Tyson Foods v. Bouaphakeo presents a classic legal dilemma: two lines of cases, one older and one newer, neither exactly on point. Which will the Court pick or will it craft a new test?
More pragmatically, local governments will be interested in this case because it involves the Fair Labor Standards Act (FLSA). Given the difficulties of complying with this complex law, no employer is immune from the possibility of FLSA litigation.
One of two questions the Supreme Court will decide in Tyson Foods v. Bouaphakeo is whether a representative sample may be used calculate liability and damages for an entire class of workers. The other question is whether a class may include hundreds of members who weren’t affected.
Meat-processing employees brought a collective (class) action under the FLSA claiming that Tyson failed to pay them overtime for donning and doffing personal protective equipment and walking to and from their workstations.
The employees did time studies calculating the average donning, doffing, and walking time for employees working in the kill and fabrication departments. Tyson claims this method of calculating liability and damages “presume[s] that all class members are identical to a fictional ‘average’ employee” and amounts to “Trial by Formula,” which the Supreme Court disavowed in the landmark class action case Wal-Mart Stores v. Dukes (2011).
The employees argued, and the Eighth Circuit agreed, that Anderson v. Mt. Clemens Pottery (1946) applies to this case. In Mt. Clemens the testimony of eight employees established the liability for 300 similarly situated workers. The employees in this case distinguish Dukes, where the lower court determined the number of employees deemed to have valid sex discrimination by looking at a sample of employees, arguing: “This case concerns a wholly different type of claim: a claim for unpaid overtime, which depends on common proof as to the employer’s compensation policies and an objective determination of the amount of time worked.”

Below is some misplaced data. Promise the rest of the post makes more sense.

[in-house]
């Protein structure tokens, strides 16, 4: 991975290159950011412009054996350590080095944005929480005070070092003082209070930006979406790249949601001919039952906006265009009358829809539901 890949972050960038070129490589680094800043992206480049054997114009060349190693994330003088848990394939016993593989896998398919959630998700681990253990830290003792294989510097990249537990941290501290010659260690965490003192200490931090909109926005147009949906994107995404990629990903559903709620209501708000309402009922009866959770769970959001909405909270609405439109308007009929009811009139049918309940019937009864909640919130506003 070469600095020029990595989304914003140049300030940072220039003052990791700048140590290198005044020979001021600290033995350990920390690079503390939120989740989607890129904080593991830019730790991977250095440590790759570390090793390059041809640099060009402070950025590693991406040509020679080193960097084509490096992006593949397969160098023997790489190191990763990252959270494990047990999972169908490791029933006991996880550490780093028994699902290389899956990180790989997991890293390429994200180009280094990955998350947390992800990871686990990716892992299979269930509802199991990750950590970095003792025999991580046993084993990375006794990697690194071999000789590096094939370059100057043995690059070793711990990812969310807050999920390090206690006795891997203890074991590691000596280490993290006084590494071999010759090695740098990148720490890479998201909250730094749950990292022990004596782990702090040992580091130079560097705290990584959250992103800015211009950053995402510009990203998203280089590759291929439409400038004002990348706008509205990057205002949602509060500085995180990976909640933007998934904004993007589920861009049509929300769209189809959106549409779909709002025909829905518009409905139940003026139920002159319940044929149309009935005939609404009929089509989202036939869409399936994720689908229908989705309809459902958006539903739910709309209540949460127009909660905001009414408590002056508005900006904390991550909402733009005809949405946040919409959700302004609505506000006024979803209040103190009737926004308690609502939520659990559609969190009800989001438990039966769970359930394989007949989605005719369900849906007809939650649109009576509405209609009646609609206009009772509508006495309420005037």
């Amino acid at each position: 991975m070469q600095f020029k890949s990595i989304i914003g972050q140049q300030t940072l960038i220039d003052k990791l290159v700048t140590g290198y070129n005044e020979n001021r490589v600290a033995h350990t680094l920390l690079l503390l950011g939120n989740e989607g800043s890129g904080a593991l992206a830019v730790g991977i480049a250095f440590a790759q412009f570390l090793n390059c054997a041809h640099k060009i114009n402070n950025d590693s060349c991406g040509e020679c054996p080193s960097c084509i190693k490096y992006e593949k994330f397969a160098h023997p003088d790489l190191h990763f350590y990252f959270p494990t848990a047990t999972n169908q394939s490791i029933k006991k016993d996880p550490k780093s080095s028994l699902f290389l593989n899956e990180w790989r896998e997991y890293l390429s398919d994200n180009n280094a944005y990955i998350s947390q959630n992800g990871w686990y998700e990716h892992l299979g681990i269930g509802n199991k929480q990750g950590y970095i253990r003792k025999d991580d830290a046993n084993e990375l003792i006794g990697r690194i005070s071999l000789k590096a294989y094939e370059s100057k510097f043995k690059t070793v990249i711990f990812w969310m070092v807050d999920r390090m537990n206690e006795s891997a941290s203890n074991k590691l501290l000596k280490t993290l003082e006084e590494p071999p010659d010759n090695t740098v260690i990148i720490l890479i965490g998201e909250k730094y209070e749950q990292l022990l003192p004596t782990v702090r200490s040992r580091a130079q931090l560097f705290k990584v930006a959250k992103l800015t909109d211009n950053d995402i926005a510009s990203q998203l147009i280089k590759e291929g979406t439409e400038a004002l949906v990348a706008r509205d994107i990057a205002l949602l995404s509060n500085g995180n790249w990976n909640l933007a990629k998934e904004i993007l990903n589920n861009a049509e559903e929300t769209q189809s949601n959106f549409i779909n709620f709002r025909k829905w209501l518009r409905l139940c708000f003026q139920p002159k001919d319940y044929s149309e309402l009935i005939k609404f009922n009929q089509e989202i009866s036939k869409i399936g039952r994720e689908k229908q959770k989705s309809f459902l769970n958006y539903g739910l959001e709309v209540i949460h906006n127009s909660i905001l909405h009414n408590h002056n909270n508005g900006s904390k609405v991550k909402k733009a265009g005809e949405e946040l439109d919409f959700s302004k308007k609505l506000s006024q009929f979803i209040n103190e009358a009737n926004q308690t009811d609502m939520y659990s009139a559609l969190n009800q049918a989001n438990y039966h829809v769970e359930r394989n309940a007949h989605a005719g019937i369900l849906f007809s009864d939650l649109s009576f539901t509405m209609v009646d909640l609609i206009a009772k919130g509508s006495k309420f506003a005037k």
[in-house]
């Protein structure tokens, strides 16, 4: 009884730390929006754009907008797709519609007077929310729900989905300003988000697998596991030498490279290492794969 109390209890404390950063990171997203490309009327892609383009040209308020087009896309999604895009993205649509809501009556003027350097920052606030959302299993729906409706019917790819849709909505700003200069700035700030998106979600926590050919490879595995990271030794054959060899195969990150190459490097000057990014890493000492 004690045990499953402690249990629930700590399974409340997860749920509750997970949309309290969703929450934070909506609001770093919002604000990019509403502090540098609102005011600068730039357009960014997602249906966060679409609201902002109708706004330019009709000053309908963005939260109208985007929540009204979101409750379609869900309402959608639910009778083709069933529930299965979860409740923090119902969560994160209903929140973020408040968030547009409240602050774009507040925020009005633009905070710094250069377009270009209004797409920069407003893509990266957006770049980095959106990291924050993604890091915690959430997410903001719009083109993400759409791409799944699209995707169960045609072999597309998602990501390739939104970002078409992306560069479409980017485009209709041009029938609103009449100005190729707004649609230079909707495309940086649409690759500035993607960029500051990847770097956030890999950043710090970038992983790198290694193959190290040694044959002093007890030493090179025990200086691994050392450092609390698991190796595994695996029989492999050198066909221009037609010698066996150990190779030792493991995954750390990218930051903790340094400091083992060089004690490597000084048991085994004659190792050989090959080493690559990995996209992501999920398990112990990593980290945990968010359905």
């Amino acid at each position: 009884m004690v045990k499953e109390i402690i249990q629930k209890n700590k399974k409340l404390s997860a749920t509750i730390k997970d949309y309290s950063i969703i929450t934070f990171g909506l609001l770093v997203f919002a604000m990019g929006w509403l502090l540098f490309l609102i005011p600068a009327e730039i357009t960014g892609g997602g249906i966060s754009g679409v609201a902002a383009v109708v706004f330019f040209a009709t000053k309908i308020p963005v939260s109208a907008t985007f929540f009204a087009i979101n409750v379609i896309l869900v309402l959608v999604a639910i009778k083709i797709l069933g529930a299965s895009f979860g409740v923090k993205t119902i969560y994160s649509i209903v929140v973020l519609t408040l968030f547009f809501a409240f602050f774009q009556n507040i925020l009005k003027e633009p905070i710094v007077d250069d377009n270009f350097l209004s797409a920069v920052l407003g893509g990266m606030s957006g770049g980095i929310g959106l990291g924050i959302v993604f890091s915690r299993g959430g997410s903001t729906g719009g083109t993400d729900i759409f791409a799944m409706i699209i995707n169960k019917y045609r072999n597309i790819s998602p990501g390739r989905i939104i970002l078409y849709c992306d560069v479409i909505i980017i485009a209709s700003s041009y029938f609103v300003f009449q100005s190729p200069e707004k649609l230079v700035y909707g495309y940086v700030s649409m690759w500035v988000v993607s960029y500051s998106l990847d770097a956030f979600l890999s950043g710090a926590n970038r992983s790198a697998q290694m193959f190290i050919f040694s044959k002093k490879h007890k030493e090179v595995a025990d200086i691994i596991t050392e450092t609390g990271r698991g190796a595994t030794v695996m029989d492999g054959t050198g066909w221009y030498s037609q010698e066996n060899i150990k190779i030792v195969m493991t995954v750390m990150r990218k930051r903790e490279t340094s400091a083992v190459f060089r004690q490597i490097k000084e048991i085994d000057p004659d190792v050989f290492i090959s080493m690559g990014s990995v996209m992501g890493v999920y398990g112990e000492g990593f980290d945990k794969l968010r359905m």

As to Tyson’s claim that the class should have been decertified because it contained members who did not work overtime, the Eighth Circuit noted that Tyson “invited error” by requesting a jury instruction that the jury not compensate anyone not entitled to recovery.
Mayer Brown’s Class Action Defense blog notes this is one of four case in which the Court has been asked to “resolve whether a class may be certified by use of statistics when there are individualized differences among class members and when many class members have not been injured.” The Court has not yet decided whether to grant the other petitions.
This case will apply to class actions outside of the context of the FLSA as well.